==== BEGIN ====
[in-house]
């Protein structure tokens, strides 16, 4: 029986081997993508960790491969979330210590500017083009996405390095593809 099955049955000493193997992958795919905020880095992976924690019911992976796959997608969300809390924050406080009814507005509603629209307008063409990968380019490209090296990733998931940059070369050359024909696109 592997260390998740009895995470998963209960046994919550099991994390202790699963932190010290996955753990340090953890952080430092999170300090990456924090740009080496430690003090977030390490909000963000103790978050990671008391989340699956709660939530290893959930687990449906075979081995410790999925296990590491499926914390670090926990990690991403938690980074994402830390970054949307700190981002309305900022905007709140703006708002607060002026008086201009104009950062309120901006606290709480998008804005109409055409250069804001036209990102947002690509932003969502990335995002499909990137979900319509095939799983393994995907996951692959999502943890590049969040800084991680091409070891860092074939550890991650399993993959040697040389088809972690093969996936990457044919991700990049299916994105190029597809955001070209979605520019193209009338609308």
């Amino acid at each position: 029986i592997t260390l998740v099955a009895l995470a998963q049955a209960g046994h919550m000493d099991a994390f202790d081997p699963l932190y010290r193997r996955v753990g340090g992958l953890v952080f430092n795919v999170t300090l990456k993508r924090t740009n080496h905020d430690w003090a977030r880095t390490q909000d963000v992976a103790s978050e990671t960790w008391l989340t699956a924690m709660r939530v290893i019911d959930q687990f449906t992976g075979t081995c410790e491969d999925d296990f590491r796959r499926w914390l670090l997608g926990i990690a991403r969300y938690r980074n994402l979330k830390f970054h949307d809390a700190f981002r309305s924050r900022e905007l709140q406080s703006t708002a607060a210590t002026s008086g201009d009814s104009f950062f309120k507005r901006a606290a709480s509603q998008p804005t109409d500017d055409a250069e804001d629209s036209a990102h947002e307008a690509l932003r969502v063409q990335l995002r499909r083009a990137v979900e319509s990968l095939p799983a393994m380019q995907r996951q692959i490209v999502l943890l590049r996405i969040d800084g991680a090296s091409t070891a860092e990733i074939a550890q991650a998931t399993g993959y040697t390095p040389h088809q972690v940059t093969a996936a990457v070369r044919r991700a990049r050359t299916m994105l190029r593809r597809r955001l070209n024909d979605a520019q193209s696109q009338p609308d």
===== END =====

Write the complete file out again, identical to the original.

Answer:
[in-house]
């Protein structure tokens, strides 16, 4: 029986081997993508960790491969979330210590500017083009996405390095593809 099955049955000493193997992958795919905020880095992976924690019911992976796959997608969300809390924050406080009814507005509603629209307008063409990968380019490209090296990733998931940059070369050359024909696109 592997260390998740009895995470998963209960046994919550099991994390202790699963932190010290996955753990340090953890952080430092999170300090990456924090740009080496430690003090977030390490909000963000103790978050990671008391989340699956709660939530290893959930687990449906075979081995410790999925296990590491499926914390670090926990990690991403938690980074994402830390970054949307700190981002309305900022905007709140703006708002607060002026008086201009104009950062309120901006606290709480998008804005109409055409250069804001036209990102947002690509932003969502990335995002499909990137979900319509095939799983393994995907996951692959999502943890590049969040800084991680091409070891860092074939550890991650399993993959040697040389088809972690093969996936990457044919991700990049299916994105190029597809955001070209979605520019193209009338609308």
């Amino acid at each position: 029986i592997t260390l998740v099955a009895l995470a998963q049955a209960g046994h919550m000493d099991a994390f202790d081997p699963l932190y010290r193997r996955v753990g340090g992958l953890v952080f430092n795919v999170t300090l990456k993508r924090t740009n080496h905020d430690w003090a977030r880095t390490q909000d963000v992976a103790s978050e990671t960790w008391l989340t699956a924690m709660r939530v290893i019911d959930q687990f449906t992976g075979t081995c410790e491969d999925d296990f590491r796959r499926w914390l670090l997608g926990i990690a991403r969300y938690r980074n994402l979330k830390f970054h949307d809390a700190f981002r309305s924050r900022e905007l709140q406080s703006t708002a607060a210590t002026s008086g201009d009814s104009f950062f309120k507005r901006a606290a709480s509603q998008p804005t109409d500017d055409a250069e804001d629209s036209a990102h947002e307008a690509l932003r969502v063409q990335l995002r499909r083009a990137v979900e319509s990968l095939p799983a393994m380019q995907r996951q692959i490209v999502l943890l590049r996405i969040d800084g991680a090296s091409t070891a860092e990733i074939a550890q991650a998931t399993g993959y040697t390095p040389h088809q972690v940059t093969a996936a990457v070369r044919r991700a990049r050359t299916m994105l190029r593809r597809r955001l070209n024909d979605a520019q193209s696109q009338p609308d």